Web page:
Being overweight can lead to obesity and many other health issues. Among these are hypertension, diabetes, heart disease, stroke, and often sleep apnea, which deprives the body of restorative time needed each night to stay healthy and strong.
Sleep loss may cause weight gain, and in turn, weight gain can also lead to sleep apnea—thus creating a vicious cycle between the two. It begs the question, which came first, the weight gain or the sleep issues and sleep apnea?
Sleep apnea is when sound sleep is disrupted by heavy or halted breathing during the night due to obstructed or blocked airways. It is often characterized by heaving snoring as well.
Excess weight carried around the abdomen or in the neck can put pressure on the airways leading up through the lungs and nasal passages making it very difficult to breathe when asleep and muscles are relaxed.
Poor sleep also adversely affects our hormones, causing two key ones that regulate appetite, ghrelin and leptin, to become unbalanced and additionally contribute to the tipping of scales.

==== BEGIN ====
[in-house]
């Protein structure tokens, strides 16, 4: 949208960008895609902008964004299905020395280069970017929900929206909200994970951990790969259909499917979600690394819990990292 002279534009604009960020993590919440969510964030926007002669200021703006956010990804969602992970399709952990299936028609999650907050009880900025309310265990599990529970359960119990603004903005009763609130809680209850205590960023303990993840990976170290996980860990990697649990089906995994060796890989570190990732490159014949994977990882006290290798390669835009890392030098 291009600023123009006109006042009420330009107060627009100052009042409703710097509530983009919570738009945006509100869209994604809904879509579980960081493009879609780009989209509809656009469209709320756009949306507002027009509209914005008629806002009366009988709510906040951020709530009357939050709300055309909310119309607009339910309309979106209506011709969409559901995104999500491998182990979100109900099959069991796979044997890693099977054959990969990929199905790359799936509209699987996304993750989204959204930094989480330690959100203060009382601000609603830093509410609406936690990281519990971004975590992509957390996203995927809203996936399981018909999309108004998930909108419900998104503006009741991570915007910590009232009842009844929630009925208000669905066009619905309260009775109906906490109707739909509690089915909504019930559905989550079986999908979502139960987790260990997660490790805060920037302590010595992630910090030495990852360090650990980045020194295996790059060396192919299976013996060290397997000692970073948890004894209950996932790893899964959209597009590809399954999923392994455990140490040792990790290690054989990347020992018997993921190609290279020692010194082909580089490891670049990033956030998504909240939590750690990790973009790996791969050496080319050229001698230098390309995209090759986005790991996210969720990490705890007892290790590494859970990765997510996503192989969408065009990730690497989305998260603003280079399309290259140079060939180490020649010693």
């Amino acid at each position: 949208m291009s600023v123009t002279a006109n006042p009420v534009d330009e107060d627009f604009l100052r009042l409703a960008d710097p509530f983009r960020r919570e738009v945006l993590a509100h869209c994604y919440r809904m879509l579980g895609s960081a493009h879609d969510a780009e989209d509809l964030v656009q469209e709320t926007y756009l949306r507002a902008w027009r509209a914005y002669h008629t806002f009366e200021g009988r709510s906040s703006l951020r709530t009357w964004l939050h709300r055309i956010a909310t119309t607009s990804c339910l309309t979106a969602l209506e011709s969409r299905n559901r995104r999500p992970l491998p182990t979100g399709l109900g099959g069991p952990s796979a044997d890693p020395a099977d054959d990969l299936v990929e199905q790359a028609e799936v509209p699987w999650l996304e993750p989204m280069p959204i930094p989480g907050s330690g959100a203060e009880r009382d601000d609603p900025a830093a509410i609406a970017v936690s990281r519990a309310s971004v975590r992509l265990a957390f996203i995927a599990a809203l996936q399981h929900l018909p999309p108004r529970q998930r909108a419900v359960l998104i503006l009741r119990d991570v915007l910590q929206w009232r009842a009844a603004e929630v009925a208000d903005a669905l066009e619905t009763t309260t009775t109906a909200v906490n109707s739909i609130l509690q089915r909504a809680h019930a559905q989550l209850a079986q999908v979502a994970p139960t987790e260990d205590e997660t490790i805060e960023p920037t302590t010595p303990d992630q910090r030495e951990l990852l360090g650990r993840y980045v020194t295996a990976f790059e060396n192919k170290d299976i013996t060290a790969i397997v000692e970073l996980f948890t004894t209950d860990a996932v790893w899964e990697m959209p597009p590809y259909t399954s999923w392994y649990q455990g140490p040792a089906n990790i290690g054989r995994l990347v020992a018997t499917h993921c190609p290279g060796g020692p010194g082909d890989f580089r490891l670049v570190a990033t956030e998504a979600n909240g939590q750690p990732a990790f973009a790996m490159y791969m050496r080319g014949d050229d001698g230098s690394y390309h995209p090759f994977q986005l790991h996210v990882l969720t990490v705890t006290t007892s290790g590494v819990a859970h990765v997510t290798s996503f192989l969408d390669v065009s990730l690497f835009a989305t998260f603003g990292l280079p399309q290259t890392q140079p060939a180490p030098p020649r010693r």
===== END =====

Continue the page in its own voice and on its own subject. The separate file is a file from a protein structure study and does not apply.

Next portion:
“Roughly 60 to 90% of adults who experience sleep apnea are overweight,” says Sleep Better Austin’s expert, Dr. Max Kerr. “Even though evidence shows that weight loss can help improve the severity of sleep apnea, it is next to impossible to manage or lose weight for people that get poor sleep or suffer from it.”
While a healthy diet and regular exercise can go a long way in losing weight and restoring healthy sleep, extra measures are frequently needed.
For those patients, there are many sleep apnea treatments available, such as CPAP machines or a fitted oral appliance, to help open up the airways and ease breathing for a better night’s sleep.
Sleep Better Austin’s customized Oral Appliance Therapy often proves successful when other options have failed. To learn more about sleep apnea treatment and how it can significantly improve sleep quality and help contribute to a healthier weight, please contact us to schedule a complimentary appointment with one of our experts in dental sleep medicine.